“She’s got her father’s eyes.” “He’s got his mother’s nose.” From the moment a baby is born, expect children to look like their parents. But how does it happen?

An Austrian monk named Gregor Mendel took the first step toward our modern understanding of heredity in 1866, when he published a theory of inheritance based on his experiments with pea plants.

Mendel studied seven characteristics. For example, he crossed a tall strain of pea plants with a short strain. The first generation of crossbred plants were all tall. When he bred those plants together, though, three quarters of the offspring were tall and one quarter were short.

From this, Mendel deduced that there must be two hereditary factors, now called genes, at work for each inherited characteristic, one of which is “dominant,” and one of which is “recessive.” Each parent plant contained a pair of these genes. During reproduction, these two genes were separated, so that each parent plant contributed only one gene to the offspring.

In the first generation, all of the offspring had one tall (dominant) gene and one short (recessive) gene, and therefore grew tall. But in the next generation, it became possible for a plant to have either two tall genes, two short genes, or one of each. Since tallness was dominant, a plant with either two tall genes or one of each would grow tall, but a plant with two short genes would stay short. That made tallness three times more likely than shortness.

We now know that genes are made of lengths of deoxyribonucleic acid, or DNA, a molecule that is able to make perfect copies of itself. It’s structured like a twisted ladder, with the rungs made up of pairs of organic compounds called bases. The order these “base pairs” serves as a blueprint for the manufacturing of proteins, the basic building blocks of everything in our bodies, from bones to brain cells.

Genes form long, continuous strings called chromosomes. All chromosomes, and therefore all genes, occur in pairs–22 pairs in each human cell, plus another pair that determines gender.

When a cell divides, each daughter cell inherits a complete set of chromosomes. But when sperm and egg cells are formed, they inherit only half the chromosomes. When sperm and egg unite, each therefore contributes one half of one parent’s genetic material. Which half is pretty much a lottery. Mendel’s laws are statistical, not particular: it’s perfectly possible for two brown-eyed (a dominant trait) parents to have four blue-eyed (a recessive trait) children, even though statistically three of them should have brown eyes.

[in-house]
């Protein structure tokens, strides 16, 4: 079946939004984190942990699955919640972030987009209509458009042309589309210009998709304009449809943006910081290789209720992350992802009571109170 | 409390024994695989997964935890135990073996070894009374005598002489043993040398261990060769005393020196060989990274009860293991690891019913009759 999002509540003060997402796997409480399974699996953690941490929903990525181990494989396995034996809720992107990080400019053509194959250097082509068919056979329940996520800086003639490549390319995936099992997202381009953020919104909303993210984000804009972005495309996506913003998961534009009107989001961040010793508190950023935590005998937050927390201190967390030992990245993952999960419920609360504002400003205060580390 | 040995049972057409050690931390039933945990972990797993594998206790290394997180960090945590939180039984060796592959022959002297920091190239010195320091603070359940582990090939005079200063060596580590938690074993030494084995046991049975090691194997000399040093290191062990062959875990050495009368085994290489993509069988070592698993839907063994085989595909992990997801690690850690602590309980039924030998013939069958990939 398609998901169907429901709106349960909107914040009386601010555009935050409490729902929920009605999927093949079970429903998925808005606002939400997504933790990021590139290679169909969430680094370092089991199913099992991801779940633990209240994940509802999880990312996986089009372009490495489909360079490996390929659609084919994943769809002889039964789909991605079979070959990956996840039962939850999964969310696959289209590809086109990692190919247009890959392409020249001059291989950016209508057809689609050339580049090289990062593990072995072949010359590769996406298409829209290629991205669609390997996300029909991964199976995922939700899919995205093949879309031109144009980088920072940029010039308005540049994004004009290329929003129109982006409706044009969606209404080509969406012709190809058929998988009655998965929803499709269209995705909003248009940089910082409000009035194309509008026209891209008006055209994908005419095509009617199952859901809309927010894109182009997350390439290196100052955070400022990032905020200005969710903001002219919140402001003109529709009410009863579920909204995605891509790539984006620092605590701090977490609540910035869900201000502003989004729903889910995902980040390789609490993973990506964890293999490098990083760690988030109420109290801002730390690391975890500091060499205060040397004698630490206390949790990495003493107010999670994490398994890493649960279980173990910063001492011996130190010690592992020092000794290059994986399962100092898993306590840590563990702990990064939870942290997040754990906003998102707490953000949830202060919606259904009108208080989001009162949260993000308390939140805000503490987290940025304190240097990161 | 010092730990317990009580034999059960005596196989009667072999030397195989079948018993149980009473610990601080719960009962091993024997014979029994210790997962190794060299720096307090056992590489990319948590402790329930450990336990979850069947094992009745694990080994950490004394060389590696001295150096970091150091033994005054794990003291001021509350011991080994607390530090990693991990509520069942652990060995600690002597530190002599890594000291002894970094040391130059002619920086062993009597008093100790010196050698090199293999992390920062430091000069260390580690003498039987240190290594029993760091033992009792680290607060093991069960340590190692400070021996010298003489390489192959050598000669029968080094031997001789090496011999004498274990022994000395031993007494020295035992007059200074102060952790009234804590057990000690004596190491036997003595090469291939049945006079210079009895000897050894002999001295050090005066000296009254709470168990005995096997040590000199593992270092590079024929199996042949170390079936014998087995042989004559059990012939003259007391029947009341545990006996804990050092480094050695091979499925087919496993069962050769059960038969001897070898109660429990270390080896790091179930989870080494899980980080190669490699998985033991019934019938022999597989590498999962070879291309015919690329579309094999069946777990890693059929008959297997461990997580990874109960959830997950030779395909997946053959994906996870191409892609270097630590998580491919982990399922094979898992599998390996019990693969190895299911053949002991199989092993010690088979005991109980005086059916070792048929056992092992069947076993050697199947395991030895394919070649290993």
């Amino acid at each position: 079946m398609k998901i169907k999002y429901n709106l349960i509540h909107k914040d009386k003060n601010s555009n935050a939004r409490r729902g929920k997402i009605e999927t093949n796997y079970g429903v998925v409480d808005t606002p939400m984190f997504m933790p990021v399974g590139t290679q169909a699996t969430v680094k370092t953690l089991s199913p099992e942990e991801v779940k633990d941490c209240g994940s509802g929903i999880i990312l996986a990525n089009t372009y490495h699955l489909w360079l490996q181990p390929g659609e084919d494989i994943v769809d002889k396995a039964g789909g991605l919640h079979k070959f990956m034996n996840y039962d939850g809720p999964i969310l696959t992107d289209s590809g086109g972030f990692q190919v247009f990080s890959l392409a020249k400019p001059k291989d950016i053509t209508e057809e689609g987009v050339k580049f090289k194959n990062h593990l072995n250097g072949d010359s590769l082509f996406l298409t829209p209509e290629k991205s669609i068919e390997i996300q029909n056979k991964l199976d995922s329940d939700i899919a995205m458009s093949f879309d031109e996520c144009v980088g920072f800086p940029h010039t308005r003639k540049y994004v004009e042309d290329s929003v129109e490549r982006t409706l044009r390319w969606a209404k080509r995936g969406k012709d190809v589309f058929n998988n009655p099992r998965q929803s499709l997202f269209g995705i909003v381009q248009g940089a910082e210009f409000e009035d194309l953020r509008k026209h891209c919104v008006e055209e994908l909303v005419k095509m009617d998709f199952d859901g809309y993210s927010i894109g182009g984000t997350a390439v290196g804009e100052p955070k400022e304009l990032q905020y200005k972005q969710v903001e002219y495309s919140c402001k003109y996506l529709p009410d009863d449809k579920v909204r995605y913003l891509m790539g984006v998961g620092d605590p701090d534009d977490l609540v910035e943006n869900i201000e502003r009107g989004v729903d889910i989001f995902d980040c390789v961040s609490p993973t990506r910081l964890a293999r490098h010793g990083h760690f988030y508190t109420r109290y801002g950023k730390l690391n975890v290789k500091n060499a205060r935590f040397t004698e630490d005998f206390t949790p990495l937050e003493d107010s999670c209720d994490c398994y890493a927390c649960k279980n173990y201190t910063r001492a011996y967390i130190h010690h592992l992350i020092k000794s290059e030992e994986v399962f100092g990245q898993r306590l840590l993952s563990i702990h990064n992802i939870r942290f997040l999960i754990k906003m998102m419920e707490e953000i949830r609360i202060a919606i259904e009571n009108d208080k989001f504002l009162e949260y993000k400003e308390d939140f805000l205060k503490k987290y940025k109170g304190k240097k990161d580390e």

The sex chromosomes come in two types: X and Y. Women have two X chromosomes; men have an X and a Y. Men produce an equal number of X-carrying and Y-carrying sperm, which gives the offspring a 50/50 chance of being a boy or a girl.

The X chromosome in humans also carries genes that have nothing to do with sex. One example of such a “sex-linked” trait is red-green color blindness, which is far more common in men than in women.

Some inherited characteristics arise from the interplay of many different genes, or “polygenes.” Height, weight and skin color are examples. As well, these characteristics are influenced by the environment: nutrition, eating habits, time spent in the sun.

Inherited diseases are usually recessive genes. All humans carry some of these genes, and if a man and a woman with genes for the same disease located in the same place on their respective chromosomes have a child, that child runs a high risk of inheriting the disease.

Most of these bad genes are the result of mutation, a change in genes that can be caused by exposure to radiation or chemical agents, or sometimes just by a an accidental change in the chemistry of a cell. Mutation is the driving force behind evolution–it’s the only way new characteristics can appear. But most mutations are harmful: mutations of sex cells can result in deformed offspring; mutations in non-sex cells are a leading cause of cancer.

Fortunately for us, DNA is accurate in its reproduction of itself 999,999,999 times out of a billion, and therefore accurate in its task of overseeing the construction of our bodies, using blueprints traced from the blueprints used to build the bodies of thousands upon thousands of our ancestors.

In the case of living creatures, the whole is more than the sum of its parts. Thanks to the intricate mechanism of heredity, the whole is the sum of some of the parts of its parents and some of the parts of their their parents and…

So if you don’t like some of (or the sum of) your parts, take it up with your ancestors.

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